Quantitative Skills > Teaching Resources > Activities > Prework for Rivers and Streams Lab (Intro Geology)

Prework for Rivers and Streams Lab (Intro Geology)

Rachel Teasdale

California State University Chico
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This activity was selected for the On the Cutting Edge Reviewed Teaching Collection

This activity has received positive reviews in a peer review process involving five review categories. The five categories included in the process are

  • Scientific Accuracy
  • Alignment of Learning Goals, Activities, and Assessments
  • Pedagogic Effectiveness
  • Robustness (usability and dependability of all components)
  • Completeness of the ActivitySheet web page

For more information about the peer review process itself, please see http://serc.carleton.edu/NAGTWorkshops/review.html.

This page first made public: Jul 26, 2006


This activity is part of a collection under development by participants in a June 2006 workshop. Tested versions will be available soon.

In order to give Introductory Geology (Physical Geology) undergraduate non-majors students experience and confidence in using basic algebra to calculate very simple stream flow properties, we use a prework assignment prior to the Rivers and Streams Lab. Prework is a worksheet assigned 2 weeks in advance, which asks students to calculate velocity and discharge as well as unit conversions and calculations of stream load. The questions are put into the context of activities they completed earlier in the semester during visits to the stream (on campus) so questions are relevant to their previous experiences. The prework timeframe gives students the opportunity to seek extra help from their instructor prior to the lab period in which they will make additional measurements, similar calcualations and interpretations of their data.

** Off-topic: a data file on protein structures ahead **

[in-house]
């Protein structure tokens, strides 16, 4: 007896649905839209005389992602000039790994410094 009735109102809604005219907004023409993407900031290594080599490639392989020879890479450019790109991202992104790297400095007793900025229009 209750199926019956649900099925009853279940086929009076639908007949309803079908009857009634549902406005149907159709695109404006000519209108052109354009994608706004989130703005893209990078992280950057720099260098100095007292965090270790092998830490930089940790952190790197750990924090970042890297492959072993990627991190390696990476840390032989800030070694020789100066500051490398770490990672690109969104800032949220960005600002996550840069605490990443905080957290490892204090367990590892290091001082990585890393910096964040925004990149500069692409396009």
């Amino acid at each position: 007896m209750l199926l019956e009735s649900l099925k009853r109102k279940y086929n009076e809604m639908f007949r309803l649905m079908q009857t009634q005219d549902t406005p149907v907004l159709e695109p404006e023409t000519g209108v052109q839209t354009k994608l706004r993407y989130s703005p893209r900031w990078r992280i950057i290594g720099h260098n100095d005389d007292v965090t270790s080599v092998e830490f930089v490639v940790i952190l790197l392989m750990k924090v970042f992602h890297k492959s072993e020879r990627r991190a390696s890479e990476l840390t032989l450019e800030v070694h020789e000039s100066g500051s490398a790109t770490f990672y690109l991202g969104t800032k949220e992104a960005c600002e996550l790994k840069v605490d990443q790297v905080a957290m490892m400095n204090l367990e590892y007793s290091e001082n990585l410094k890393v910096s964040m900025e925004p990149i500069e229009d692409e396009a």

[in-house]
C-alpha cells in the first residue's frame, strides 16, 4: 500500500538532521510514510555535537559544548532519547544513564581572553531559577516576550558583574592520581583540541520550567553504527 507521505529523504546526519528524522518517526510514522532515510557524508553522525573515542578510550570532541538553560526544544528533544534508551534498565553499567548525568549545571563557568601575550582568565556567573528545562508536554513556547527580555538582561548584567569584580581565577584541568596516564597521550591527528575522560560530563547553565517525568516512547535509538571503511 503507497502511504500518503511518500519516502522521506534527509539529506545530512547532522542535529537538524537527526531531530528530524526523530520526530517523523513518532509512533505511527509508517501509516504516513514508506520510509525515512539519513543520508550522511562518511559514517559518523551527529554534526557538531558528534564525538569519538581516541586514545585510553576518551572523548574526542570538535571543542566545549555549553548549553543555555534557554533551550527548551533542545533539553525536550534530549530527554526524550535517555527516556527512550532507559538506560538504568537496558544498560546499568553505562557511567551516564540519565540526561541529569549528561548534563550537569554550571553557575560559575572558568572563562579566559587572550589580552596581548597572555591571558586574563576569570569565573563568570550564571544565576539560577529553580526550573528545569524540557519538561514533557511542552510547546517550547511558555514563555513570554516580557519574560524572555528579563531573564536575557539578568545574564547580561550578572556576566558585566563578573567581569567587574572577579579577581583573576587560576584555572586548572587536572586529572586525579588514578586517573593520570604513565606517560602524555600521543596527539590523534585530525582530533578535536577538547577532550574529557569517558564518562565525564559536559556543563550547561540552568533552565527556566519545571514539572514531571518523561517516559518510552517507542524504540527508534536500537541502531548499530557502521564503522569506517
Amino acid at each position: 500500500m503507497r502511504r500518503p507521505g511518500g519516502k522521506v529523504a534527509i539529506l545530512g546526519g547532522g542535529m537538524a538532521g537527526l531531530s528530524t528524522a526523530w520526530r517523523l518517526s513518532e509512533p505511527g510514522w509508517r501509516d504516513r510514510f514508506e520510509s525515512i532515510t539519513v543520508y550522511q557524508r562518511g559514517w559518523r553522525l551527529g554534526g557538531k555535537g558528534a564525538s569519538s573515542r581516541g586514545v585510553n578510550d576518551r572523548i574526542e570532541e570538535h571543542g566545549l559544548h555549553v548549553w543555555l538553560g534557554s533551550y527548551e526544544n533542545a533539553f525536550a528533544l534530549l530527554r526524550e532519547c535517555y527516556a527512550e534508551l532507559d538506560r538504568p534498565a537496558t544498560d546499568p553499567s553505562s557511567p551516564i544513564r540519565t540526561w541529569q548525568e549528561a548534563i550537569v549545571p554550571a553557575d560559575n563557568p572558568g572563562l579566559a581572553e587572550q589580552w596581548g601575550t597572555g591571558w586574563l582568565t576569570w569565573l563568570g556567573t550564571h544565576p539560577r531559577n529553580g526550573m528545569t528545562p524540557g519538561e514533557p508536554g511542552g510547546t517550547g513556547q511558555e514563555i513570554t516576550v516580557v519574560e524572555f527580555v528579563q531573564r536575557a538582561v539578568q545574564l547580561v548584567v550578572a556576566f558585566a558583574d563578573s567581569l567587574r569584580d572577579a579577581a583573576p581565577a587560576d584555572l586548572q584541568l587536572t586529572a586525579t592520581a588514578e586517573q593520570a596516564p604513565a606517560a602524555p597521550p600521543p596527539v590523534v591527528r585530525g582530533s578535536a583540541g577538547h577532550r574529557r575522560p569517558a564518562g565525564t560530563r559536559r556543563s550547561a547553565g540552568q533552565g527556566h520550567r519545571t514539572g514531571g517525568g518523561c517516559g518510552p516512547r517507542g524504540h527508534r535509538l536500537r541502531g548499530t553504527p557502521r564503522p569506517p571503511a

Learning Goals

The content goal is for students to be able to collect data and calculate stream flow properties.
By the end of the lab, students should be able to compare stream flow properties from different seasons, using calculations from the pre-work activity and the lab activity.
The prework activity is designed specifically to give students the opportunity to refresh their math skills, gain confidence in using simple calculations and to seek help from their TA in advance of the lab activity.

Context for Use

Undergraduate non-majors, introductory Geology course, satisfies a GE in physical science with a lab.
This activity reviews basic math (algebra) skills to refresh their skills before using similar calculations (e.g. velocity, discharge) in lab activities.
This activity is prework before the Rivers & Streams lab which is held towards the end of the semester (week 13) of a 15 week semester.

Teaching Notes and Tips

Teaching Materials

Streams Prework (Microsoft Word 161kB Jun27 06)


Students work is collected and graded, along with the work completed in lab.

References and Resources

Controlled Vocabulary Terms

Subject: Geoscience:Hydrology:Ground Water: Field methods in hydrogeology, Geoscience:Hydrology:Surface Water, Geoscience:Hydrology, Geology, Hydrology:Ground Water:Water cycle/groundwater-surface water interface
Resource Type: Activities:Lab Activity, Field Activity:Importation of field observations into the classroom, Field trip , Activities:Field Activity, Field Activity:Field laboratories
Special Interest: Field-Based Teaching and Learning, Quantitative
Grade Level: College Lower (13-14):Introductory Level
Quantitative Skills: Units and Unit Conversions, Algebra, Graphs:Contouring, Graphs, Logarithms/Exponential Functions:Logarithms, Logarithms/Exponential Functions
Ready for Use: Ready to Use
Earth System Topics: Solid Earth, Hydrology, Surface Water, Ground Water
Topics: Hydrosphere/Cryosphere, Groundwater: Field methods in hydrogeology, Water cycle/groundwater-surface water interface, Hydrosphere/Cryosphere:Surface Water, Earth surface
Theme: Teach the Earth:Teaching Environments:Intro Geoscience, Teach the Earth:Teaching Topics:Water, Teach the Earth:Enhancing your Teaching:Teaching in the Field, Teach the Earth:Course Topics:Hydrology/Hydrogeology

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